Subsequent to the Carlile report, it now claims to have ‘some more information’ relating to the case, which it is not prepared to divulge.
It is thus not only ignoring Lord Carlile’s recommendations about further procedures, but in his own words is also ignoring ‘due process of the rule of law’.
It is probably also hoping that by such tactics, supporters and potential witnesses will go away or, indeed, die off – as one key witness already has.
One has to question why, again, the Church authorities are not prepared to publicise the so-called ‘new information’ in advance of an investigation, or to allow surviving family members their own legal representation. The answer could be that they are afraid that an outside QC would simply rip the case to pieces.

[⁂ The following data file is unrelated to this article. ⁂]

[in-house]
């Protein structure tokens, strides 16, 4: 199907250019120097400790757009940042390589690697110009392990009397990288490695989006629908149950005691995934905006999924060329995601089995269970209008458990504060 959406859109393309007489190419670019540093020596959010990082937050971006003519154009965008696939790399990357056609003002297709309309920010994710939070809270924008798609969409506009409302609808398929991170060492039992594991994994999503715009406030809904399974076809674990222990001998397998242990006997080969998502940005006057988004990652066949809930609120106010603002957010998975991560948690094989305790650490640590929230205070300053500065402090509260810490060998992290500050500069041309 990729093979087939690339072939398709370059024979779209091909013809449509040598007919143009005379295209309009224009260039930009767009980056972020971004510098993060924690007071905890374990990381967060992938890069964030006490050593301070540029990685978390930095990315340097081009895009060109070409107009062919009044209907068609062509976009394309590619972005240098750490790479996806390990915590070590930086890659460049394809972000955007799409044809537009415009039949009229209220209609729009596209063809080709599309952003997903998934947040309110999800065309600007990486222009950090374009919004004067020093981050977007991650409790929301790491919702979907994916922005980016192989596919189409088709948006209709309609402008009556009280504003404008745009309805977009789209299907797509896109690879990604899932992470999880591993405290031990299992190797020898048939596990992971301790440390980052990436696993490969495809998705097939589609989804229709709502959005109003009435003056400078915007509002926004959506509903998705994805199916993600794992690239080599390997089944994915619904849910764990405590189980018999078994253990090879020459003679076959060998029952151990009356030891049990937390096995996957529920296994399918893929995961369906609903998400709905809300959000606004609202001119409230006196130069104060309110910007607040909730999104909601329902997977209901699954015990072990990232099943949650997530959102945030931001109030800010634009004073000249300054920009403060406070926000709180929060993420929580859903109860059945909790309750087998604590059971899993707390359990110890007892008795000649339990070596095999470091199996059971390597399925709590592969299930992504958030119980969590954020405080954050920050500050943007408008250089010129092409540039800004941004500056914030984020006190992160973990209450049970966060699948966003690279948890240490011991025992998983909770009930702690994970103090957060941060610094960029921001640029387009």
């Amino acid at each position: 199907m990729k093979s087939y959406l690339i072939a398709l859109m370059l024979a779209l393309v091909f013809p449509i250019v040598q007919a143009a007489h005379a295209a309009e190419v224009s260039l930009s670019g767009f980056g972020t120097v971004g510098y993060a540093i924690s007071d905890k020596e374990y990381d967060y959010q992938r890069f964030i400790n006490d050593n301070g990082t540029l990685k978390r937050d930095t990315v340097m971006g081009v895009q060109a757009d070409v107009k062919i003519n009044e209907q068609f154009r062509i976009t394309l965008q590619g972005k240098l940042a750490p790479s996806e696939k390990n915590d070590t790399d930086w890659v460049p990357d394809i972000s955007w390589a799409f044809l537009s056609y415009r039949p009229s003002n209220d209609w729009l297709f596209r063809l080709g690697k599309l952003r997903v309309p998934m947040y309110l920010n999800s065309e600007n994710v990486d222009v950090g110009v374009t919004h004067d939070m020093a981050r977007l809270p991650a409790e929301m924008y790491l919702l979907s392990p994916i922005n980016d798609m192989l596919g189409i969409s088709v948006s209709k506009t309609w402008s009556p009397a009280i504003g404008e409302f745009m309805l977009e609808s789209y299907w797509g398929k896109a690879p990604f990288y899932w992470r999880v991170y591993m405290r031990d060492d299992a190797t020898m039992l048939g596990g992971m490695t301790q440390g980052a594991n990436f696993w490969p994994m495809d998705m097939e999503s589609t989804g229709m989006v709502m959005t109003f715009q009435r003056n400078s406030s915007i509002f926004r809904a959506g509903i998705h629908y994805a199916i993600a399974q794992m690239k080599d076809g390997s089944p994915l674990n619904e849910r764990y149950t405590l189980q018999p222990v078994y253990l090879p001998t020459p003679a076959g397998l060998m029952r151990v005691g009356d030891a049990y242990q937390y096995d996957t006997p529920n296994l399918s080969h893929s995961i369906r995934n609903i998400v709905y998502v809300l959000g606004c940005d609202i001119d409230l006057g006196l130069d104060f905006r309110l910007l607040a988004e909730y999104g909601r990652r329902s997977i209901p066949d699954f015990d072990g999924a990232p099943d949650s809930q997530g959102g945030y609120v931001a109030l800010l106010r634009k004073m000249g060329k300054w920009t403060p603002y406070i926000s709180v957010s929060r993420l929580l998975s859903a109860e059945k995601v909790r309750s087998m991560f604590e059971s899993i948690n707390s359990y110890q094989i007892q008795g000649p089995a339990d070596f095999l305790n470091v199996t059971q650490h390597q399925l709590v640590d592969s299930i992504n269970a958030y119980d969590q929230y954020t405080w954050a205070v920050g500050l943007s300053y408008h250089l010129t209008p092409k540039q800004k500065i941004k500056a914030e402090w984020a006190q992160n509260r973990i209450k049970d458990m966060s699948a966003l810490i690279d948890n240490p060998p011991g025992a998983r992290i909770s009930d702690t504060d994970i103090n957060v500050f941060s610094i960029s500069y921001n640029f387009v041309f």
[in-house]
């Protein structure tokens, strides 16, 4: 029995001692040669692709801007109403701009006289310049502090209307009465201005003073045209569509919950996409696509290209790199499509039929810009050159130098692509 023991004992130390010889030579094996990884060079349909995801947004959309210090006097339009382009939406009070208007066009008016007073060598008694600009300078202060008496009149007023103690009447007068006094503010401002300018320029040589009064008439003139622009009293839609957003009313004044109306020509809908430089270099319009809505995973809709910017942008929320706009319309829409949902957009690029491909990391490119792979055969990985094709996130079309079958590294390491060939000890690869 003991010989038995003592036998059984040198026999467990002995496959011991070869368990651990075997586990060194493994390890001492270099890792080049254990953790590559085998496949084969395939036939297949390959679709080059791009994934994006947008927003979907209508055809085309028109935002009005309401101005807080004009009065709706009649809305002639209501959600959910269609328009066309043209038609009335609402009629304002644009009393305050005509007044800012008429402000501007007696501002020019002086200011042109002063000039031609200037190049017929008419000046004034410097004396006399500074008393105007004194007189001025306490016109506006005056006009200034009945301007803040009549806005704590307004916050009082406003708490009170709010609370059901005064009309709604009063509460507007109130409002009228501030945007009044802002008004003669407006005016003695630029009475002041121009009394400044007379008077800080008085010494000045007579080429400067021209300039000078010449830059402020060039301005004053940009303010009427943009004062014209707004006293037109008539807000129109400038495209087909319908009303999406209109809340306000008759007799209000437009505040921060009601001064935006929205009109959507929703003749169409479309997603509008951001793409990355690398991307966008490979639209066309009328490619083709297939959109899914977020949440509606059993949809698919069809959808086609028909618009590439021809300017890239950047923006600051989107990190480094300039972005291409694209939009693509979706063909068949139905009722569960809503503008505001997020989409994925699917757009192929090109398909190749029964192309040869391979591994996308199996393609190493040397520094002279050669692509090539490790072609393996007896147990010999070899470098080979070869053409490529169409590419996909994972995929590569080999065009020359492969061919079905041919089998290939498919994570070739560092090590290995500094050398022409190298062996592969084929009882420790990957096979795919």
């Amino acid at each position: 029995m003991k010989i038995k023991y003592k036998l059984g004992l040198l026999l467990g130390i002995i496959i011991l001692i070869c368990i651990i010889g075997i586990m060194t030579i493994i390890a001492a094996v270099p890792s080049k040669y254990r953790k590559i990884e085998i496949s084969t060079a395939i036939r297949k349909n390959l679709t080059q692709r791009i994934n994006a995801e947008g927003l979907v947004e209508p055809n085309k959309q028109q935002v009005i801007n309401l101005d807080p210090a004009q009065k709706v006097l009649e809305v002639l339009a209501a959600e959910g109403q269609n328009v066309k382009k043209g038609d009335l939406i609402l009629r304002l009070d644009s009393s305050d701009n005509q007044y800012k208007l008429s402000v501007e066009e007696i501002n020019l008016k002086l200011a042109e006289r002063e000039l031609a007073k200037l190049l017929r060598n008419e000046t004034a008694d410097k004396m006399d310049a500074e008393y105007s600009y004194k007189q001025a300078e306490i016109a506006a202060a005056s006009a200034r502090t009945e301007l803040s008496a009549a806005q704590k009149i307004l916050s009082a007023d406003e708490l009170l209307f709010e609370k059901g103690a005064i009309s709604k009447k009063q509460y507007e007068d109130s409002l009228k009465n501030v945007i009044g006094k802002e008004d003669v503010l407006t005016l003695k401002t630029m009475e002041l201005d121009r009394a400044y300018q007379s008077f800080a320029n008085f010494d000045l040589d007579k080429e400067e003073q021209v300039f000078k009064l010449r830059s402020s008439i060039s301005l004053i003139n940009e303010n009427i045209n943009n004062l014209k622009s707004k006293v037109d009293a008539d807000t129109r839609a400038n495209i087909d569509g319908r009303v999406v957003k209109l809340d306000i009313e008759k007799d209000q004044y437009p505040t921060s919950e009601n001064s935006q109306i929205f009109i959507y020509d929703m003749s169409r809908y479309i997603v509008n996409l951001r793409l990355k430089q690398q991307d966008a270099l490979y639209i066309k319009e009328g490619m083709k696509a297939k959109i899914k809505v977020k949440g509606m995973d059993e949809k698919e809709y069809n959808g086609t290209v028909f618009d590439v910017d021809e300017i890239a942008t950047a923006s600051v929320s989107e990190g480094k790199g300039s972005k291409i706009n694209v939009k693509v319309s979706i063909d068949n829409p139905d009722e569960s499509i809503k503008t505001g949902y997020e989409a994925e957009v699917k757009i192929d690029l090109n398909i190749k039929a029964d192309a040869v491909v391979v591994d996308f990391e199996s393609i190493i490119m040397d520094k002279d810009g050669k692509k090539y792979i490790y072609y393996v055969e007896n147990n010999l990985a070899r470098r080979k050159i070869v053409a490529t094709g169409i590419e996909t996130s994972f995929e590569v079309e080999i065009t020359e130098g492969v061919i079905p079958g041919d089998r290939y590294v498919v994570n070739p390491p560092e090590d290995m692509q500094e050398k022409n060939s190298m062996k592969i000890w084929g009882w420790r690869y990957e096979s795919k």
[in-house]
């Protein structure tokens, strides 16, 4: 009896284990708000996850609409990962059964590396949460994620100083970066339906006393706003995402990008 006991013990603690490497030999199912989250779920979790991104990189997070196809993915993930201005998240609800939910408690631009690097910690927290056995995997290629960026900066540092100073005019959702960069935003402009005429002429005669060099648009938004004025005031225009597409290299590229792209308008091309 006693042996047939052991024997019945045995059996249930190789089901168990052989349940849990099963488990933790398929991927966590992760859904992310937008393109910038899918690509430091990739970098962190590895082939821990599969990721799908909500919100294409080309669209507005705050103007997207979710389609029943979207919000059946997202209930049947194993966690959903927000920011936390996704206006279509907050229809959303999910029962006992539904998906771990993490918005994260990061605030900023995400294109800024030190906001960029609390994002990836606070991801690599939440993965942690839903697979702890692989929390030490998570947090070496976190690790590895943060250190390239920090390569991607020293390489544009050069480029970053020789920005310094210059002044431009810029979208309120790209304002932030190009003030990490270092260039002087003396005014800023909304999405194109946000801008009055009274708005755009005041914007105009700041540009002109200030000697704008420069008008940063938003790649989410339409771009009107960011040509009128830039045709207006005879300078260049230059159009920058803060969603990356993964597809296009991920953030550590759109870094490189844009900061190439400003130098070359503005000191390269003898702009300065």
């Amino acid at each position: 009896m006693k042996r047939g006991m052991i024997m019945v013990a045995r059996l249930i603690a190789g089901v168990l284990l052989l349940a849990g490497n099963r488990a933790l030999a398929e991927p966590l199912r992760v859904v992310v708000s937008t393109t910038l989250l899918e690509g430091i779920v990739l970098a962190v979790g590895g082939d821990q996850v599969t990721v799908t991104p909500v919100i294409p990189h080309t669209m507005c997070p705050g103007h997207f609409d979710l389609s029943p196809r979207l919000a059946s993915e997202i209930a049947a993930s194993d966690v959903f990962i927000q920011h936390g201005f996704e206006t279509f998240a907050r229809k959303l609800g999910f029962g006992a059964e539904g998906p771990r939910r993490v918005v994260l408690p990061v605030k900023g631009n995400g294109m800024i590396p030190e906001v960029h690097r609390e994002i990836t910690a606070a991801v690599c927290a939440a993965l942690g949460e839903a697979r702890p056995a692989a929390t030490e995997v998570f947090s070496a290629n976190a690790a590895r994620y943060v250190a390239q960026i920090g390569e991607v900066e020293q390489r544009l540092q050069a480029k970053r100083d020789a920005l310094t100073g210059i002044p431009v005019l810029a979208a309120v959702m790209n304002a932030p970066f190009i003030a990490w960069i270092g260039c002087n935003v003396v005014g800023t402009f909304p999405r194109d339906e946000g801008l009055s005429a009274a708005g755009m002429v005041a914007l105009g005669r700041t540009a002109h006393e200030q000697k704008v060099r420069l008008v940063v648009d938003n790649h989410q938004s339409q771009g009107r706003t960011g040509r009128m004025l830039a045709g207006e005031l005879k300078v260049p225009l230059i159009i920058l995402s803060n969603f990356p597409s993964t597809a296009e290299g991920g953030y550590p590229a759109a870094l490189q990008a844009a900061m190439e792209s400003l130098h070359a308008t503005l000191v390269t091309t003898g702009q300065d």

Indeed, this may be the reason why they refused to allow Lord Carlile’s remit to extend to an actual verdict in the first place. And with the IICSA inquiry into other cases in the Diocese of Chichester about to take place, they do not dare to appear politically incorrect.
The Carmi report of 2004, not published until 2014, makes it abundantly clear that for decades there have been ample opportunities for sexual abuse to occur in the wider cathedral context at the hands of a very wide range of potential perpetrators – of whom the bishop himself was not one.